How Global Warming Shakes the Earth

Large waves breaking at Point Pinos near Monterey, California. Photo: NOAA.

As oceans waves rise and fall, they apply forces to the sea floor below and generate seismic waves. These seismic waves are so powerful and widespread that they show up as a steady thrum on seismographs, the same instruments used to monitor and study earthquakes.

That wave signal has been getting more intense in recent decades, reflecting increasingly stormy seas and higher ocean swell.

In a new study in the journal Nature Communications, colleagues and I tracked that increase around the world over the past four decades. These global data, along with other ocean, satellite and regional seismic studies, show a decadeslong increase in wave energy that coincides with increasing storminess attributed to rising global temperatures.

What seismology has to do with ocean waves

Global seismographic networks are best known for monitoring and studying earthquakes and for allowing scientists to create images of the planet’s deep interior.

These highly sensitive instruments continuously record an enormous variety of natural and human-caused seismic phenomena, including volcanic eruptions, nuclear and other explosions, meteor strikes, landslides and glacier-quakes. They also capture persistent seismic signals from wind, water and human activity. For example, seismographic networks observed the global quieting in human-caused seismic noise as lockdown measures were instituted around the world during the coronavirus pandemic.

However, the most globally pervasive of seismic background signals is the incessant thrum created by storm-driven ocean waves referred to as the global microseism.

Two types of seismic signals

Ocean waves generate microseismic signals in two different ways.

The most energetic of the two, known as the secondary microseism, throbs at a period between about eight and 14 seconds. As sets of waves travel across the oceans in various directions, they interfere with one another, creating pressure variation on the sea floor. However, interfering waves aren’t always present, so in this sense, it is an imperfect proxy for overall ocean wave activity.

A second way in which ocean waves generate global seismic signals is called the primary microseism process. These signals are caused by traveling ocean waves directly pushing and pulling on the seafloor. Since water motions within waves fall off rapidly with depth, this occurs in regions where water depths are less than about 1,000 feet (about 300 meters). The primary microseism signal is visible in seismic data as a steady hum with a period between 14 and 20 seconds.

What the shaking planet tells us

In our study, we estimated and analyzed historical primary microseism intensity back to the late 1980s at 52 seismograph sites around the world with long histories of continuous recording.

We found that 41 (79%) of these stations showed highly significant and progressive increases in energy over the decades.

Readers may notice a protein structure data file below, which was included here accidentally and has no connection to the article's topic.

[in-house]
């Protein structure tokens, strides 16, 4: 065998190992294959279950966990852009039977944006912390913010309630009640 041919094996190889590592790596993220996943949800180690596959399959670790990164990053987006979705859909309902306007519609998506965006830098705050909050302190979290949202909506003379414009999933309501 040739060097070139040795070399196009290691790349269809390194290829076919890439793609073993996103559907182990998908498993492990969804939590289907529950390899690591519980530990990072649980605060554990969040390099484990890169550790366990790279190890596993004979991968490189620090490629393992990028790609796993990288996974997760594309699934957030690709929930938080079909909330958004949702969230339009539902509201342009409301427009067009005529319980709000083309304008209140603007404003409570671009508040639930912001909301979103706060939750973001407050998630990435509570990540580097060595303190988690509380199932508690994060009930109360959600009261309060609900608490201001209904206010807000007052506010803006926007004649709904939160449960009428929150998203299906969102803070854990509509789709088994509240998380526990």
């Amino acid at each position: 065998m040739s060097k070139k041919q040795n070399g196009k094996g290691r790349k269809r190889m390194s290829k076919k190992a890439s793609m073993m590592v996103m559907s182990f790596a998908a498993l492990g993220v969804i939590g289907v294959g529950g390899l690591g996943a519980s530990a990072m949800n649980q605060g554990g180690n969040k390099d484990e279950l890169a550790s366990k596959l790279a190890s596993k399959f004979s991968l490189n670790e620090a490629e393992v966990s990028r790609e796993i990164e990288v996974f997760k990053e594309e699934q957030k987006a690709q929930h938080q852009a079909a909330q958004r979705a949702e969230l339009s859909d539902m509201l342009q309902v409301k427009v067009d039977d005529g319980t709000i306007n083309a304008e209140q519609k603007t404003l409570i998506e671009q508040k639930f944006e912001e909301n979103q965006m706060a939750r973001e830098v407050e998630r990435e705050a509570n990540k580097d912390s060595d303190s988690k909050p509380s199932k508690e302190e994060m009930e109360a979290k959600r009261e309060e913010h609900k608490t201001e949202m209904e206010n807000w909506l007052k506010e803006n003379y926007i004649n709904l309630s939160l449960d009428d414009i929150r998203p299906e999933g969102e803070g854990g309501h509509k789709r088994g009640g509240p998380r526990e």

The results indicate that globally averaged ocean wave energy since the late 20th century has increased at a median rate of 0.27% per year. However, since 2000, that globally averaged increase in the rate has risen by 0.35% per year.

Ocean wave intensification since the late 1980s: Each circle is a seismic station, with size proportional to the vertical acceleration of the Earth at that station smoothed over three years. Red circles indicate periods when ground motions are larger than the historical median; blue indicate periods when they are smaller. The synchronized graph shows the median vertical acceleration anomaly for all stations and reflects El Niño cycles and a more pronounced increase in recent years. Source: Rick Aster

We found the greatest overall microseism energy in the very stormy Southern Ocean regions near the Antarctica peninsula. But these results show that North Atlantic waves have intensified the fastest in recent decades compared to historical levels. That is consistent with recent research suggesting North Atlantic storm intensity and coastal hazards are increasing. Storm Ciarán, which hit Europe with powerful waves and hurricane-force winds in November 2023, was one record-breaking example.

The decadeslong microseism record also shows the seasonal swing of strong winter storms between the Northern and Southern hemispheres. It captures the wave-dampening effects of growing and shrinking Antarctic sea ice, as well as the multi-year highs and lows associated with El Niño and La Niña cycles and their long-range effects on ocean waves and storms.

Together, these and other recent seismic studies complement the results from climate and ocean research showing that storms, and waves, are intensifying as the climate warms.

A coastal warning

The oceans have absorbed about 90% of the excess heat connected to rising greenhouse gas emissions from human activities in recent decades. That excess energy can translate into more damaging waves and more powerful storms.

Our results offer another warning for coastal communities, where increasing ocean wave heights can pound coastlines, damaging infrastructure and eroding the land. The impacts of increasing wave energy are further compounded by ongoing sea level rise fueled by climate change and by subsidence. And they emphasize the importance of mitigating climate change and building resilience into coastal infrastructure and environmental protection strategies.The Conversation

This article is republished from The Conversation under a Creative Commons license. Read the original article.

Richard Aster is Professor of Geophysics and Department Head at Colorado State University.